Enhanced versions of Avast and AVG are available in return for a subscription. Comparisons of what may be enjoyed free of charge and what is available for a fee may be viewed at www.avast.com (Avast) and www.avg.com (AVG). Downloads of the software are also available from these web sites, not only for Windows and Mac personal computers, but also for mobile cell phones and tablets. Just select the items you wish to try. Remember, after trying any of these programs, you can always uninstall if any do not appeal to you.
Just a reminder that if you do download any anti-virus software, and you already have a program installed on your machine, the present one should be disabled until you have made up your mind which you prefer to keep. It is never a good idea to have more than one anti-virus software program running on any machine as these programs can conflict with each other.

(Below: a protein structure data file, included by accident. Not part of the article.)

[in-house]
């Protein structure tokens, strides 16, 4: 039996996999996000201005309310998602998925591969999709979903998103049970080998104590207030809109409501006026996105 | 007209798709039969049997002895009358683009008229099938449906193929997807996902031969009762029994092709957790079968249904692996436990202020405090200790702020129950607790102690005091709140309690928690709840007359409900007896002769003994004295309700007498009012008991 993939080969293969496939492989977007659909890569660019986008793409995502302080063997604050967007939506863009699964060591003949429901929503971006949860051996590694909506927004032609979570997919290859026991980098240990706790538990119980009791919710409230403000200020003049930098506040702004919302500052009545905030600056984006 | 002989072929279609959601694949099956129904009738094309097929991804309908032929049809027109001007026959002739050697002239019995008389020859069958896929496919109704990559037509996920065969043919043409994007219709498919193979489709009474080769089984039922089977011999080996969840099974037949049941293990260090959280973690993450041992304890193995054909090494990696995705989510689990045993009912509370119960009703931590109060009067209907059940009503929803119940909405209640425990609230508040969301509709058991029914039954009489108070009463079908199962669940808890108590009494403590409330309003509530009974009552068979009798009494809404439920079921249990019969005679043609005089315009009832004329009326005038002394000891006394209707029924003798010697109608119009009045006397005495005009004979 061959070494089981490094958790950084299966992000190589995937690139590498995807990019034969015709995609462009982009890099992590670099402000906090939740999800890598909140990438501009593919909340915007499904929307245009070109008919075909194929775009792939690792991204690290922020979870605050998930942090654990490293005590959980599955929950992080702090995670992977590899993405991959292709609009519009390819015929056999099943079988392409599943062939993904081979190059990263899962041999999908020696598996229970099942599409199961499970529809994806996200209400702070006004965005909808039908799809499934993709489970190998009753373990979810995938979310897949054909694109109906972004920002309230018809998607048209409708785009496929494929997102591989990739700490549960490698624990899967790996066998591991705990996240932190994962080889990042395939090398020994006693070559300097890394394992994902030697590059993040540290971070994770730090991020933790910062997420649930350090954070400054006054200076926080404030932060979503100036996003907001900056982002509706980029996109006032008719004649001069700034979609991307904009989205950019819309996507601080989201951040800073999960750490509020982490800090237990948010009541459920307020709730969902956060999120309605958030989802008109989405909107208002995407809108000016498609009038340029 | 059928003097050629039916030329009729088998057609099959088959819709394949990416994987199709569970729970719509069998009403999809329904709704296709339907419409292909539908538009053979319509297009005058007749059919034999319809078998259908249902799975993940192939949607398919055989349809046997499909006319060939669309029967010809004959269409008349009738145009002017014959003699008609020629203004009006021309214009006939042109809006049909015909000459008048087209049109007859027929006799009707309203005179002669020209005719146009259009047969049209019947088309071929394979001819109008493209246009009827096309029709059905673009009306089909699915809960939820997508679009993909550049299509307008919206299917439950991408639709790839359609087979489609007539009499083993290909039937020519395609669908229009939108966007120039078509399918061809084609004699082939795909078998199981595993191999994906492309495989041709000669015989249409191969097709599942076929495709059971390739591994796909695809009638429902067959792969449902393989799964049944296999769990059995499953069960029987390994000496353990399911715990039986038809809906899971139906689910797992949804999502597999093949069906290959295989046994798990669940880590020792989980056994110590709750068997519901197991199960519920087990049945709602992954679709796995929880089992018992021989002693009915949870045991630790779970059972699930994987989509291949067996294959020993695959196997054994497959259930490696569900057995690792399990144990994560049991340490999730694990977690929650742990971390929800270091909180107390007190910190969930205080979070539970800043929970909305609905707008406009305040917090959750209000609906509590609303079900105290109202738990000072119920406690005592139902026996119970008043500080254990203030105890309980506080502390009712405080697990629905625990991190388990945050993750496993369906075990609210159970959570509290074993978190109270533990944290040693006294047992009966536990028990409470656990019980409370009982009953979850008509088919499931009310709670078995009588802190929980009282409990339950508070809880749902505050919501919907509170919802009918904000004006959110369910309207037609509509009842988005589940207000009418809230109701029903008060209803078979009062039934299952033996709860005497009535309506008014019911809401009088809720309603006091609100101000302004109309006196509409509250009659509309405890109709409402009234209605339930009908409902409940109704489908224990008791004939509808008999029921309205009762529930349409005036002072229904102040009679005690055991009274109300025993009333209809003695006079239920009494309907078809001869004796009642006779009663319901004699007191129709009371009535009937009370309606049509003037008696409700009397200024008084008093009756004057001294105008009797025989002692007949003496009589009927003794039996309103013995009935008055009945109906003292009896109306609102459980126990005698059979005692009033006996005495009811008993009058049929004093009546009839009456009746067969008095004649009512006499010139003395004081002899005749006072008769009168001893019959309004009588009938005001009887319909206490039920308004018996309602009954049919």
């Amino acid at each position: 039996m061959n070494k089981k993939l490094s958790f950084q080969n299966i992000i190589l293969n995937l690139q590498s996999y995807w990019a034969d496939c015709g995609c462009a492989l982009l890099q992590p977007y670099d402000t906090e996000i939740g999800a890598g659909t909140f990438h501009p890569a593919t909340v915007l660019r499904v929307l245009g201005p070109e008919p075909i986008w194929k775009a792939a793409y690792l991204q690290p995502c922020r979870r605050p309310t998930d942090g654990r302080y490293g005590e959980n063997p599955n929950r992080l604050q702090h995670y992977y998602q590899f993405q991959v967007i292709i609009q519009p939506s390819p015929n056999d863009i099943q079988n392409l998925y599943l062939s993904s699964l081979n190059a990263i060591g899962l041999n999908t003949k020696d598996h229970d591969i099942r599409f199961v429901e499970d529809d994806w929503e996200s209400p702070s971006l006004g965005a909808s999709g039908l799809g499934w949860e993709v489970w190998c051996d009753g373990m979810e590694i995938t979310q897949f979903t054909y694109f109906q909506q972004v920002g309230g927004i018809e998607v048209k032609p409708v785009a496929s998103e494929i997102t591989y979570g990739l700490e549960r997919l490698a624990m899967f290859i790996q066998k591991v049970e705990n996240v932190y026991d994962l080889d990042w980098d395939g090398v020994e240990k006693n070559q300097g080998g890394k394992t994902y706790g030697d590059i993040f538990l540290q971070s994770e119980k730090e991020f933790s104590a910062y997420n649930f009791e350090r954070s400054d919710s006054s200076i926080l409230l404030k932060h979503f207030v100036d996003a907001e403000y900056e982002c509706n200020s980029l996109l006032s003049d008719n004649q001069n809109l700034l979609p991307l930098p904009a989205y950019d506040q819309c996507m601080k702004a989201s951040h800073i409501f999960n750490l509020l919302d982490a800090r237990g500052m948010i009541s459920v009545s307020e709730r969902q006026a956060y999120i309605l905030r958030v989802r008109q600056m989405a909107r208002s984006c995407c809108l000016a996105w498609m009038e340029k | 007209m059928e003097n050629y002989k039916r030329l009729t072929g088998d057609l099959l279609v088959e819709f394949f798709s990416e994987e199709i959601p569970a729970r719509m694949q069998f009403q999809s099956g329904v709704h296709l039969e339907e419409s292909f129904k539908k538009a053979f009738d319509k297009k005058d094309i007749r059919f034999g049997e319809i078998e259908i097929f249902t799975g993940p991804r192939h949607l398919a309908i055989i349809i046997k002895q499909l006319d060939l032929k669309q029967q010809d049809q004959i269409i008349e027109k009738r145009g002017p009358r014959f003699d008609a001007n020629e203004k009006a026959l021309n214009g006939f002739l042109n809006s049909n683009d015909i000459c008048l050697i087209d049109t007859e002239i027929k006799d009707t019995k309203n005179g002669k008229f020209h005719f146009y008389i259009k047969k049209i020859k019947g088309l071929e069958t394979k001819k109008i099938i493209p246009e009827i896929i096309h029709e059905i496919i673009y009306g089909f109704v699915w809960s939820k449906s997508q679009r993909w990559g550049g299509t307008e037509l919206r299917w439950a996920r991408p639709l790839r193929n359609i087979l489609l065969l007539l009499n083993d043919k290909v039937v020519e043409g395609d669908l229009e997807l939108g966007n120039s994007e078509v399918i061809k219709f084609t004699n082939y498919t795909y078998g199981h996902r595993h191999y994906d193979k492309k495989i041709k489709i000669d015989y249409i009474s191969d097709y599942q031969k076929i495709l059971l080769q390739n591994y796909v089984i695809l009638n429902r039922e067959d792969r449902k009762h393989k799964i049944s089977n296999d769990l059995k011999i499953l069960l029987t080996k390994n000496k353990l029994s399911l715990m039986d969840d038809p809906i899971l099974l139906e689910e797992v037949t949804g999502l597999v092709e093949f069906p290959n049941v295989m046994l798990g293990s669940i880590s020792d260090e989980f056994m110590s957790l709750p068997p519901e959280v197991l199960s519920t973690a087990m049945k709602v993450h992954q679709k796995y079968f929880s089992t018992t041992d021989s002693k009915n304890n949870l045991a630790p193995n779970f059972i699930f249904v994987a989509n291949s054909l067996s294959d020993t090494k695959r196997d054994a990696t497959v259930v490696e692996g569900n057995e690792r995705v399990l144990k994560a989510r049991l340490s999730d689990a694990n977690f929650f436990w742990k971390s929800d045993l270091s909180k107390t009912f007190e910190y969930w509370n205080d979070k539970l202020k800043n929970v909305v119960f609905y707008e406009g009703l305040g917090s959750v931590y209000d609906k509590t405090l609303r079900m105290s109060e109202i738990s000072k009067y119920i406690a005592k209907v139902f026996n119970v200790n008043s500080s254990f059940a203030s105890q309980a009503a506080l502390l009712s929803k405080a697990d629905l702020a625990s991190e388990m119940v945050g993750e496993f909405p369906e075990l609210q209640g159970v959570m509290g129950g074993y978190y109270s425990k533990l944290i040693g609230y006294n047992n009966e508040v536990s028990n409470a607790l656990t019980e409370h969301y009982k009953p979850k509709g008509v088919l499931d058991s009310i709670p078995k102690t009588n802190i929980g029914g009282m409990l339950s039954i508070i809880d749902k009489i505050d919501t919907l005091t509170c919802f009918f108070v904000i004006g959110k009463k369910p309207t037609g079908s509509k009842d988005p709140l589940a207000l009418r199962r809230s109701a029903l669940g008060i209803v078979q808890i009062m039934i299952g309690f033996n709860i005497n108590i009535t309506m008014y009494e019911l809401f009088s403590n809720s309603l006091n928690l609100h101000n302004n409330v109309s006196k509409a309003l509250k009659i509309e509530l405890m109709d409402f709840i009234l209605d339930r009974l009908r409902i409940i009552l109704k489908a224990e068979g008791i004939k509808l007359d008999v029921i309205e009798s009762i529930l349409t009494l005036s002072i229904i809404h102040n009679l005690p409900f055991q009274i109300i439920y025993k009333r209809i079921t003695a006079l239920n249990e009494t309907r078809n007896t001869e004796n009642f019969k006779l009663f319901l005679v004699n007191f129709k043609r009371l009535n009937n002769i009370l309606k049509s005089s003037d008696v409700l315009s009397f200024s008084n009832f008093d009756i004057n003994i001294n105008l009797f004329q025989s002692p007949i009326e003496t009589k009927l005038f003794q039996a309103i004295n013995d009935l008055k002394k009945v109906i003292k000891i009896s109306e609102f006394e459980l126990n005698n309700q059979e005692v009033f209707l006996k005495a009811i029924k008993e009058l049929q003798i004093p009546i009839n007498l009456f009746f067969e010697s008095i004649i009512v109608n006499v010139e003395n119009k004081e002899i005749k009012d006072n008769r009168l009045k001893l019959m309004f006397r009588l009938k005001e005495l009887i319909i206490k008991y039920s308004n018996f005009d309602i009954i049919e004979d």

Microsoft® takes security really seriously. Windows 10 users therefore have a program called Windows® Defender built in to the operation system. This also watches for viruses and potentially unwanted programs. However, speaking for myself, I prefer to use the Avast software as it includes a number of bonuses that I believe would be hard to come by on other free software except, of course, AVG (as it is now owned by Avast).
For those using Windows 8®, Windows® Defender may still be downloadable from http://www.microsoft.com/downloads.
Recent times have witnessed various threats to computers in particular, but also to other Smart Things.
However good an anti-virus program is, it is just that: an anti-virus tool. Many of the increasing threats that are becoming prevalent are not actual viruses.
Any possible threat to any personal computer or other Smart Thing is a cause for concern. Perhaps one of the most worrying of recent times is the threat of Ransomware. This is where a hacker somehow manages to take control of a computer and lock the programs thereon.